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Mrs. Jean Adukwei Mensa's Husband Is Board Chair at FanMilk and Founded IEA, Where His Wife Was Head

Dr. Charles Mensa is the founder of the Institute of Economic Affairs, Ghana (IEA) describes itself as Ghana’s Premier Public Policy Institute and it was established in 1989 by him, with a view to broadening the debate on public policy; engendering private sector led economic growth, and strengthening the pillars of democracy.

He is a businessperson who has been at the head of 7 different companies and is Chairman for Accra Brewery Ltd., (SAB Miller Ghana Limited), Chairman and Board Chairman of Institute of Economic Affairs (Ghana), Chairman of Voltic (GH) Ltd. and Chairman for Fan Milk Ltd. Dr. Mensa is also on the board of Maersk Shipping Hong Kong Ltd. and Quality Care Medical Clinic. He is also the Board Chairman of and was formerly the Chairman of Barclays Bank Ghana Limited now ABSA Group.

In the past Dr. Mensa held the position of Associate at International Monetary Fund, Chief Executive Officer at Volta Aluminium Co Ltd, President of Ghana Employers Association, Vice President of Association of Ghana Industries and Associate at George Mason University. Dr. Mensa served as the CEO of Volta Aluminium Company (VALCO), the largest aluminium smelter in sub-Saharan Africa. Prior to assuming the position of CEO in October 2004, he had been the Resident Director of VALCO since joining the company in April 1996. He was also Vice President of the Association of Ghana Industries (AGI), and President of the Ghana Employers Association (GEA).

He previously worked in the United States as a Research Associate at the Centre for Public Choice, George Mason University, and at the International Monetary Fund (IMF) and serves as an advisor on The Energy for Growth Hub, which is a global solutions connector — matching policymakers with evidence-based pathways to a high-energy future for everyone, with funding from top organizations such as, Rockefeller Foundation, Pritzker Innovation Fund, Bernard and Anne Spitzer Charitable Trust , Rodel Foundation, Blue Haven Initiative, Engie, General Electric, Chevron, Harmon Family Foundation.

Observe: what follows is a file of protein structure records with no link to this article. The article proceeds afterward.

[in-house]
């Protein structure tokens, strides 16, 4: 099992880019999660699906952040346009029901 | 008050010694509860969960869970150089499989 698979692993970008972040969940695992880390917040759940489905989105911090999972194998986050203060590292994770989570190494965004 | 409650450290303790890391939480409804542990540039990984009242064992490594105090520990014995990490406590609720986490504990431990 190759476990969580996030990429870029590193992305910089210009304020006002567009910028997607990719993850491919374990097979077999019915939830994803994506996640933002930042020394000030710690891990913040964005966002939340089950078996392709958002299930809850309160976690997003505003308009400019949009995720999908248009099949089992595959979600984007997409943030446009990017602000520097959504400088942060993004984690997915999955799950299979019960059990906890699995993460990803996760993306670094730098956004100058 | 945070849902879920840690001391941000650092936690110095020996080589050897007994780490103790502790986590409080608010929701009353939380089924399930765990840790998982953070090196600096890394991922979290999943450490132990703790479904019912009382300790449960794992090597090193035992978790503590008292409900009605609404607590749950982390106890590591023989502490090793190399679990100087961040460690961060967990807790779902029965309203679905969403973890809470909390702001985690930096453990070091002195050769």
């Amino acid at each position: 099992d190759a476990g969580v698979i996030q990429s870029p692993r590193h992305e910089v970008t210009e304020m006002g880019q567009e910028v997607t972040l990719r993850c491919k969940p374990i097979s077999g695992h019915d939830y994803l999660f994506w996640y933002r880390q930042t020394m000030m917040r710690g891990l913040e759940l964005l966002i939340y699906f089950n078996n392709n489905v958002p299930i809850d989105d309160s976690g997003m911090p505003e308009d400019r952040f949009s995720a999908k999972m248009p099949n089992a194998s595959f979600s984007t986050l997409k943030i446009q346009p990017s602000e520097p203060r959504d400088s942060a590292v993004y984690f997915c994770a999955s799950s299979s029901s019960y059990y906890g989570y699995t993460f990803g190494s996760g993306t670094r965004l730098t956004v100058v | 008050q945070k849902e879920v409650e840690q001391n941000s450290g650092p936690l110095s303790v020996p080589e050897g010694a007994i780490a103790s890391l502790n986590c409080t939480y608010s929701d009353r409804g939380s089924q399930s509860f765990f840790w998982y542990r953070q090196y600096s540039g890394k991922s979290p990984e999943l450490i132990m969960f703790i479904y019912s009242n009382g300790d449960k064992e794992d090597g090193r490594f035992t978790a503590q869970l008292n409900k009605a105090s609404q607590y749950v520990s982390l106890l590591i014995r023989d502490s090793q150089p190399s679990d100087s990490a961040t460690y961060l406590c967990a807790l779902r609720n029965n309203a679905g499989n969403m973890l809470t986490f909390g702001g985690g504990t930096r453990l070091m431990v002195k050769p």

The Energy for Growth Hub has a vision that seeks to ensure that, no person’s potential is wasted because the power where they live and work is too costly or too unreliable, all countries achieve the high-energy future they need to become prosperous, competitive, and climate resilient and provision of evidence and data drive energy decisions over ideology. Dr. Mensa previously worked in the United States as a Research Associate at the Centre for Public Choice, George Mason University, and at the International Monetary Fund (IMF). In the United States, Dr. Mensa obtained a Master’s degree in Finance from the George Washington University and a PhD in Economics from George Mason University.

In November 2017, Board Chairman of Institute of Economic Affairs (IEA), Dr. Charles Mensa made the headline when he asked Ghanaians to hoot at the World Bank and IMF, that he had worked with before. In the said report, he questioned Ghana’s lower middle income status, adding that the World Bank and International Monetary Fund (IMF), who conferred this status onto the country ought to be ashamed, as according the renowned economist, Dr Mensa, a country like Ghana, with an average per capita income of $1600 which is comes down to $130 a month cannot be called a lower middle income country. “When a country has an average income $70, 000 per head and we have $1, 600, you break it down and it is about $130 a month and we are being told we are middle income country. We should say shame to the one telling us” he stated.

Speaking at Professor Yifu Lin’s public lecture held at the IEA on the topic ‘How To Achieve A Dynamic, Inclusive And Industrialized Economy in Ghana: A New Structure Economics Approach’, Dr. Charles Mensa said Ghanaians should not be happy with the lower middle income tag but rather question the rationale and justification behind it. “Is it because we are less human or is it because we don’t fit? Why would you tell somebody who makes $130 a month that you are middle income country?” he questions.

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Charles Mensa Ghana IEA Institute of Economic Affairs Mensa


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